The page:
‘Fast and Deep Deformation Approximations’ Implementation

In the first installment of the SIGGRAPH Series, I have shown you how the FDDA model works. Now it is time for you to implement it yourself in Maya.

3D animated characters in feature films use sophisticated rigs with complex deformations that can be computationally intensive. The authors of the ‘Fast and Deep Deformation Approximations’ paper, Bailey et al., propose a method for approximating such deformations using Neural Networks. I have created a short video outlining the proposed model; you can watch the video clicking here. This article is meant as support material to that video, so I encourage you to watch it first.

I have also implemented a prototype of that same model in Maya, and in this tutorial, I am going to show you how to implement it yourself. Here is what you will learn:

  1. Create the dataset needed to train the model
  2. Train a regression Neural Network to correlate transforms to deformations
  3. Implement a custom deformer using the trained model

You will need these resources to follow this tutorial

  • The Maya scenes for the base and deformed meshes
  • The script for dataset generation
  • The IPython notebook to train the Neural Net
  • The custom deformer to run the Neural Net in Maya

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Create the dataset needed to train the model

In the FDDA paper authors use one Neural Network per joint to correlate joint transformation to mesh deformation. So, the first thing you’ll need to do is create the dataset that allows you to train such a network.

I have created two samples scenes that you can download (in the resources for this article). One has a model deformed with clusters, which will be your base mesh, and the other has a more complex set of deformations, this is what you’ll try to approximate.

Two deformed cilinders in CG
Base mesh (left) and deformed mesh that should be approximated (right)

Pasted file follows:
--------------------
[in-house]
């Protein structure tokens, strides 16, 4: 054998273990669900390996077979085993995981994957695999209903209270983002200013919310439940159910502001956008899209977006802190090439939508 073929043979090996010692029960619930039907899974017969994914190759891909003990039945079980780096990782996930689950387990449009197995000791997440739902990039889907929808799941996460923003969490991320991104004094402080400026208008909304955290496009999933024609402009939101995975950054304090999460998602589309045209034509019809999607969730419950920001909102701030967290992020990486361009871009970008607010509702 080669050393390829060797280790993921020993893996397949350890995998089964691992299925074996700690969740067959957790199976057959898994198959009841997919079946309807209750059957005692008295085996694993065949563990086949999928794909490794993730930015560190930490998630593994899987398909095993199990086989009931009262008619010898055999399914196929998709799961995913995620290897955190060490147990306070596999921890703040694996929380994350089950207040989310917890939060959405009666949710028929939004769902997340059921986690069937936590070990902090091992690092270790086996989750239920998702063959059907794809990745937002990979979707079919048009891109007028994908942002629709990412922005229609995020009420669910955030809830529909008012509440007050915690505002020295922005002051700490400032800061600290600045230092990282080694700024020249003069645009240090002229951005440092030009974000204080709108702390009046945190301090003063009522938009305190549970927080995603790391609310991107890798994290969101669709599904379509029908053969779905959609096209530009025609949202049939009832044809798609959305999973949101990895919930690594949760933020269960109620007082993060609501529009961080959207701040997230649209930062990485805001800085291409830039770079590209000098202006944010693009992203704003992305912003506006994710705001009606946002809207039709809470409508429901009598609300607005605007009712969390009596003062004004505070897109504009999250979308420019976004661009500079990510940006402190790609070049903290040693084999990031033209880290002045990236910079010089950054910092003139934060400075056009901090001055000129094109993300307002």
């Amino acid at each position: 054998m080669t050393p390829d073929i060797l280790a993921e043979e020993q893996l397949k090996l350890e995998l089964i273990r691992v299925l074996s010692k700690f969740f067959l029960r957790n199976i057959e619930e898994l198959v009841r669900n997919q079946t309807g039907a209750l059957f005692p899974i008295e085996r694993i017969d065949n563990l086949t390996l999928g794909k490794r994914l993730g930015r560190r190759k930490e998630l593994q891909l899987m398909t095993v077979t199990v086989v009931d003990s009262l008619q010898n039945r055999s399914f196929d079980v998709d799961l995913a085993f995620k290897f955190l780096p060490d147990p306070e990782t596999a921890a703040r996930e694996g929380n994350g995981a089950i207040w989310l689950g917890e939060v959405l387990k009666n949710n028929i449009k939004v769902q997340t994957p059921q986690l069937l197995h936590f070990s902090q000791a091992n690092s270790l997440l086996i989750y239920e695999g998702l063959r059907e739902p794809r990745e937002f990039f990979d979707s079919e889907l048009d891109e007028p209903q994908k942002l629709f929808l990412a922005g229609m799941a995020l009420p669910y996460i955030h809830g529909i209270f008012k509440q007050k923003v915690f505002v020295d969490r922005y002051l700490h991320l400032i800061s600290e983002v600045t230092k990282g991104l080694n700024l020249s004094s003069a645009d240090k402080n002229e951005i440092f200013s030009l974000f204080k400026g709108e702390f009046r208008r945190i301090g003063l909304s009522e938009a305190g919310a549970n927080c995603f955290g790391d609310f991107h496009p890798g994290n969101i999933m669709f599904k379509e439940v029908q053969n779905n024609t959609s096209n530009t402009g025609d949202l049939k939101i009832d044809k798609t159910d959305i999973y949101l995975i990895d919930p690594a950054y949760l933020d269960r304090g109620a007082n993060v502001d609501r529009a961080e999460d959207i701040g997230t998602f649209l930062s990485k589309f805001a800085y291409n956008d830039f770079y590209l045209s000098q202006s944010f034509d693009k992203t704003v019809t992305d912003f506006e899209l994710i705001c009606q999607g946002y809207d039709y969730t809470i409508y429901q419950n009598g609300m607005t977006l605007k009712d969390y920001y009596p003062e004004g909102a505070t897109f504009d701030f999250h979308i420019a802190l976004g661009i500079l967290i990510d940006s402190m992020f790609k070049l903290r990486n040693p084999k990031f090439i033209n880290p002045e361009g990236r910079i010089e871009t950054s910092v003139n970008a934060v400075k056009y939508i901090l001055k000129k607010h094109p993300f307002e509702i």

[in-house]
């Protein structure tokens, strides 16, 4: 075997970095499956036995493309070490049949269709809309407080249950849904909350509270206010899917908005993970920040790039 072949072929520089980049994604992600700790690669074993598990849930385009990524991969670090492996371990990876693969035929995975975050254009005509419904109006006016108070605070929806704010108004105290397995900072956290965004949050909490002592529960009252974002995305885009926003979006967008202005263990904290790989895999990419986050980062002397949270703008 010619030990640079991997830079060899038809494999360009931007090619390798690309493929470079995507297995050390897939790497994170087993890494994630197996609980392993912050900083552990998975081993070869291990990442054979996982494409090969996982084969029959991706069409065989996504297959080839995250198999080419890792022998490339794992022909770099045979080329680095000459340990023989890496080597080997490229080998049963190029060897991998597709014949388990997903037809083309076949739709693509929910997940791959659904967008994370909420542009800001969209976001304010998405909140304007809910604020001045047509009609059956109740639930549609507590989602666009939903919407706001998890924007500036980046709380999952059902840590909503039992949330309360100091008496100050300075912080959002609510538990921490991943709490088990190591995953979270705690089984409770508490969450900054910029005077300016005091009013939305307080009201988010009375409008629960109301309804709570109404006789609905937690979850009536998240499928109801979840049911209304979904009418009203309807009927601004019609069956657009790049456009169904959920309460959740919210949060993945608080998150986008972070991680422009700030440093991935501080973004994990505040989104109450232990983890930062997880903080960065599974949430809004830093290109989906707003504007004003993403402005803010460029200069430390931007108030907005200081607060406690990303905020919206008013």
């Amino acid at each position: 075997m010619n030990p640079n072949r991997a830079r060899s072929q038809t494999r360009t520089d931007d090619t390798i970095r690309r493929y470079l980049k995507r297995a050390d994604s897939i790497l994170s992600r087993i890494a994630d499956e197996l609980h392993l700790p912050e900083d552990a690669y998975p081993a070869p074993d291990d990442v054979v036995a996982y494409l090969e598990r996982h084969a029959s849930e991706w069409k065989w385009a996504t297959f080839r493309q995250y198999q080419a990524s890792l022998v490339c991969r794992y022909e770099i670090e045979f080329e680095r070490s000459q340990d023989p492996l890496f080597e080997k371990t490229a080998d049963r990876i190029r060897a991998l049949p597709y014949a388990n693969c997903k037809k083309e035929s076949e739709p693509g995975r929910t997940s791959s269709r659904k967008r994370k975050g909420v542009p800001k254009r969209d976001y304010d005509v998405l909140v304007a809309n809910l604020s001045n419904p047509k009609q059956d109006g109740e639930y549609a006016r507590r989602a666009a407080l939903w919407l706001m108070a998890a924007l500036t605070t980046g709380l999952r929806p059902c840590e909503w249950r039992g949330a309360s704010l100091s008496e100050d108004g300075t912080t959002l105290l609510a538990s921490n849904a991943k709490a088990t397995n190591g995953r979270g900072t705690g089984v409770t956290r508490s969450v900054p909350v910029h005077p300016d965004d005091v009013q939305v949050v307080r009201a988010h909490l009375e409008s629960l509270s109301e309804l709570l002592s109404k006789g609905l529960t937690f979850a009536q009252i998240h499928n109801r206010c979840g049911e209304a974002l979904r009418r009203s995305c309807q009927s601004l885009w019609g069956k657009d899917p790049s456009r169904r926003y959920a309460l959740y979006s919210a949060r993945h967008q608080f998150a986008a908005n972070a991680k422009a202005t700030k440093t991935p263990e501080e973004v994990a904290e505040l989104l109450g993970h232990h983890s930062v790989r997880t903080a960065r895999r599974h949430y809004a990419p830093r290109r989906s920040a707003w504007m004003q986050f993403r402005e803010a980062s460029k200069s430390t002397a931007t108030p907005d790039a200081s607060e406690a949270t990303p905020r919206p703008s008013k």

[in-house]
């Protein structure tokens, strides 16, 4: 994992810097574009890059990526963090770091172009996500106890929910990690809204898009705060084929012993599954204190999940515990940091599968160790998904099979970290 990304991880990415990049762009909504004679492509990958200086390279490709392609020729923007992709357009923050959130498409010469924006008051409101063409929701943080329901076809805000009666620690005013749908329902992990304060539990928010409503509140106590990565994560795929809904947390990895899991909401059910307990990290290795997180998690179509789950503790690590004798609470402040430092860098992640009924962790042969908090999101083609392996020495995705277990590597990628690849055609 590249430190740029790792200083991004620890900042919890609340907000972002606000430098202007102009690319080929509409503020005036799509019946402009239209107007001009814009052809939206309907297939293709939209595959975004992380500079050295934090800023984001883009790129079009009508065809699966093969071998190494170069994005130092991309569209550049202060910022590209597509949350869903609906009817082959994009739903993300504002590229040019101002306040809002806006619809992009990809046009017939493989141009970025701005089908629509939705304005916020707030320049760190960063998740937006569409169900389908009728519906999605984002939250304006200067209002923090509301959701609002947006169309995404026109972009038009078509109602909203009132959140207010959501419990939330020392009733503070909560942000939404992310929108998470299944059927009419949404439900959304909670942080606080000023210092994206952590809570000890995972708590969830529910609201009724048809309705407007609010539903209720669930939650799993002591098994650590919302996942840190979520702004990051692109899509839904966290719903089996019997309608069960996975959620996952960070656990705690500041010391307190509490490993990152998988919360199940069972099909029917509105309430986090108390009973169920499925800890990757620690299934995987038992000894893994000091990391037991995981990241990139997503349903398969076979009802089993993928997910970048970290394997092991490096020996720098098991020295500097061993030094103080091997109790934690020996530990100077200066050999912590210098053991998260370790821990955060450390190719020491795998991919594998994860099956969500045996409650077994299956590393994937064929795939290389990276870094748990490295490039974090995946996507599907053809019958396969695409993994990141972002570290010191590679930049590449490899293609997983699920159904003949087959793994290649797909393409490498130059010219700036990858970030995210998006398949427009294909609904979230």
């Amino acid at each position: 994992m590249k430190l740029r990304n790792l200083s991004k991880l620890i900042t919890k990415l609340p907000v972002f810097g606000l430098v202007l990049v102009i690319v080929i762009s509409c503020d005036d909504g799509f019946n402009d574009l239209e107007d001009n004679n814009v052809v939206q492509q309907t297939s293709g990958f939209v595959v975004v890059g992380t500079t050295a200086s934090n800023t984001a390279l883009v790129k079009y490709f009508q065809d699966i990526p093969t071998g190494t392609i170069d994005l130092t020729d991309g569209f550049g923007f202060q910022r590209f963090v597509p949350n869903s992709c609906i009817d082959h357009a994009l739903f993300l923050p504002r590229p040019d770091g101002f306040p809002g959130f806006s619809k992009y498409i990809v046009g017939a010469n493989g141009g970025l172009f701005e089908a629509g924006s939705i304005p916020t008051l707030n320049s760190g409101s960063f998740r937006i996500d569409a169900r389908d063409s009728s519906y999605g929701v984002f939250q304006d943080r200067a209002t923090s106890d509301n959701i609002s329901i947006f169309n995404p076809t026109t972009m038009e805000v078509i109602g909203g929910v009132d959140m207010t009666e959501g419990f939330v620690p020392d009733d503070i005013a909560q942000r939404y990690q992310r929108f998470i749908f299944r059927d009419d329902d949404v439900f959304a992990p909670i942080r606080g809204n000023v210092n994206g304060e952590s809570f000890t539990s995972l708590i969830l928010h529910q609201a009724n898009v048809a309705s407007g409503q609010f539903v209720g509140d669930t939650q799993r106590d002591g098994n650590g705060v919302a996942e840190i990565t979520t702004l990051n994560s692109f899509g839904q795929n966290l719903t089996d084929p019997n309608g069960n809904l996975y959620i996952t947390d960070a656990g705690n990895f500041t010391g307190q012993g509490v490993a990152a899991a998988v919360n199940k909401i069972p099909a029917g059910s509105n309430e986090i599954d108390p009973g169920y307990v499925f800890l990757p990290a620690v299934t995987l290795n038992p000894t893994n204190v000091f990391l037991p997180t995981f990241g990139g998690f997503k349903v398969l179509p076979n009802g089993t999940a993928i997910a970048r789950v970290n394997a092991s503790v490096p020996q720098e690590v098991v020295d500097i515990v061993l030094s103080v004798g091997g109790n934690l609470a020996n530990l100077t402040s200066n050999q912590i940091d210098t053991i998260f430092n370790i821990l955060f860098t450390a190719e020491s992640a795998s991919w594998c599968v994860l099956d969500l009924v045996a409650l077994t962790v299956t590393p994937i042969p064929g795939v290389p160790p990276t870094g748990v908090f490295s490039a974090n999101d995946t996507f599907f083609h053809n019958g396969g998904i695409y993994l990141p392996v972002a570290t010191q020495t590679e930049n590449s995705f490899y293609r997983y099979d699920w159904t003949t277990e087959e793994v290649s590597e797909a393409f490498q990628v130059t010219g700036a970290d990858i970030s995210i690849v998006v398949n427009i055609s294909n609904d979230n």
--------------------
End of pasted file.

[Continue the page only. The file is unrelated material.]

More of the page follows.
You can import both these models into a new scene (using namespaces) and use a script to extract the joint transform and the displacement between these two models in a CSV file. The full script is available in the resources for this article, but I’ll go over the important stuff here. The first thing we do is import the packages we’ll use, then we set some global parameters.

import pymel.core as pmc
import numpy as np
from random import random

# Global vars (customize before running)
linSkin_mesh_name = 'linSkin:pCylinder1'      # name for the base model with linear skinning
linSkin_joint_name = 'linSkin:joint2'         # model input
customDef_mesh_name = 'customDef:pCylinder1'  # name for the deformed model to be approximated
customDef_joint_name = 'customDef:joint2'     # model input
samples = 30                                  # samples to be collected
csvIn = 'c:/yourPath/inputs.csv'
csvOut = 'c:/yourPath/outputs.csv'

I think most of the code above is self-explanatory. One thing I’d like to comment is about how we are sampling the data. We’ll create random transforms for the joint. The variable ‘samples’ refer to how many of these random transforms, and corresponding deformations, we’ll create.

After that, we define a function to extract the displacement amongst two meshes. Note that we construct one big list with all displacements for all mesh vertices (1).

def getMeshDisplacement(meshA, meshB):